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Re: Starter Motor Conversion

Postby bgiesbrecht » Tue Mar 24, 2020 5:45 am

Resurrecting an old thread... for those of you that have done the B&C conversion, did you have to get a different battery? I have a relatively new RG-25 and the B&C can barely turn over. The battery is fully charged. Have yet to measure the amperage during cranking - I suppose there could be an issue downstream, but just curious if anyone had to get a beefier battery.
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Re: Starter Motor Conversion

Postby ghostflyer » Tue Mar 24, 2020 7:49 am

A serviceable R-25 battery should be fine for spinning your engine over but have it load checked and check all the connections and condition of wiring. How do you know the battery is fully charged? I use a R25 Concord battery and it spins a O-360 high compression 4 banger . I will not put a pink battery in my aircraft or any aircraft . At the back of our workshop we have a number of recycling boxes [6ftby6ft] .one of these boxes [we call it the battery box] is about 1/2 full and the recyclers will not accept the pink batteries. The city has offered to take then off our hands for legal disposal at $10 a battery.
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Re: Starter Motor Conversion

Postby c170b53 » Tue Mar 24, 2020 8:14 am

Not that’s there’s anything wrong with a battery being pink.....I’ve had good success with the Concorde RG.
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Re: Starter Motor Conversion

Postby lowNslow » Tue Mar 24, 2020 3:04 pm

bgiesbrecht wrote:Resurrecting an old thread... for those of you that have done the B&C conversion, did you have to get a different battery? I have a relatively new RG-25 and the B&C can barely turn over. The battery is fully charged. Have yet to measure the amperage during cranking - I suppose there could be an issue downstream, but just curious if anyone had to get a beefier battery.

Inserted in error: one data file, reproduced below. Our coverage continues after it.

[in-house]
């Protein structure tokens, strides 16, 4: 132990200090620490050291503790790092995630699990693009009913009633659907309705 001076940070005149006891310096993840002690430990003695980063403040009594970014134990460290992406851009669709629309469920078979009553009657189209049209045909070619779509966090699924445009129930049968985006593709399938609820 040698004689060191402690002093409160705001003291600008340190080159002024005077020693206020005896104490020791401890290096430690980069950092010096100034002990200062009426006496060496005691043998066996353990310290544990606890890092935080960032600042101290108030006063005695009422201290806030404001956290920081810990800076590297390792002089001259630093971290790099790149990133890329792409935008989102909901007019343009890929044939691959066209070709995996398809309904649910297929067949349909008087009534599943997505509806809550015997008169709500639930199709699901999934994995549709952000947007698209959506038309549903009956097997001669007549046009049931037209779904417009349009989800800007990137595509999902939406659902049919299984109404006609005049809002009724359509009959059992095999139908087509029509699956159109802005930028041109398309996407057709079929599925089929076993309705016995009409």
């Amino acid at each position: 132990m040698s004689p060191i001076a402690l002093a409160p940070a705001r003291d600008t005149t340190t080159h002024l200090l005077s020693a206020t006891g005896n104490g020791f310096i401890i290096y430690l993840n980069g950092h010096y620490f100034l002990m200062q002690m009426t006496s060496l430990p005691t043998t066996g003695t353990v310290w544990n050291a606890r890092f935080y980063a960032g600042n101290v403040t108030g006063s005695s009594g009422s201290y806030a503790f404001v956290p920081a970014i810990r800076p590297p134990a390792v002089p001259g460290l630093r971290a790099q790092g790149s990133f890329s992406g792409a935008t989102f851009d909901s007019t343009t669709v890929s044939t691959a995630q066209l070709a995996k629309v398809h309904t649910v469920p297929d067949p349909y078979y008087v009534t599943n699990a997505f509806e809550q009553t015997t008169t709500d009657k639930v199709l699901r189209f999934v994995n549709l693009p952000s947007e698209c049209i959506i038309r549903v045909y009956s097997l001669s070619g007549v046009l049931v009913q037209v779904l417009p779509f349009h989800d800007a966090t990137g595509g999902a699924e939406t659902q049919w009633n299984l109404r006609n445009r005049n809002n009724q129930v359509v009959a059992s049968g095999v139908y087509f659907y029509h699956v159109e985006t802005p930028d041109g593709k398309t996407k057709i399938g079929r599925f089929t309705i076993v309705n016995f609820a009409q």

I've been using a RG-25 with my B&C starter for years with no issues. Might check your connections and engine to airframe ground connection.
Karl
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Re: Starter Motor Conversion

Postby hilltop170 » Tue Mar 24, 2020 4:11 pm

My electrical problem checklist for any electrical problem is:

Battery condition
Connections
Switches
Contactors/solenoids
Breakers

I have had every one of those items fail and cause problems, from time to time.

The last failure I had was the original starter contactor/solenoid. It would pass enough current to show voltage but would not pass enough current to spin the starter. A new contactor did the trick.

Before that, the generator breaker would fail intermittently and not keep the battery charged enough to start. A new breaker did the trick.

Hopefully it is something simple and not the new starter itself.
Richard Pulley
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1951 170A, N1715D, s/n 20158, O-300D
Owned from 1973 to 1984.
Bought again in 2006 after 22 years.
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Re: Starter Motor Conversion

Postby cessna170bdriver » Tue Mar 24, 2020 7:17 pm

With a fresh Concord RG25 battery and the spark plugs removed, my B&C spins the engine at about 300 RPM. Even with the spark plugs installed it spins faster than the Delco ever did. If your battery is fresh you probably have a wiring problem, or maybe some bad connections. Have you checked the engine grounding?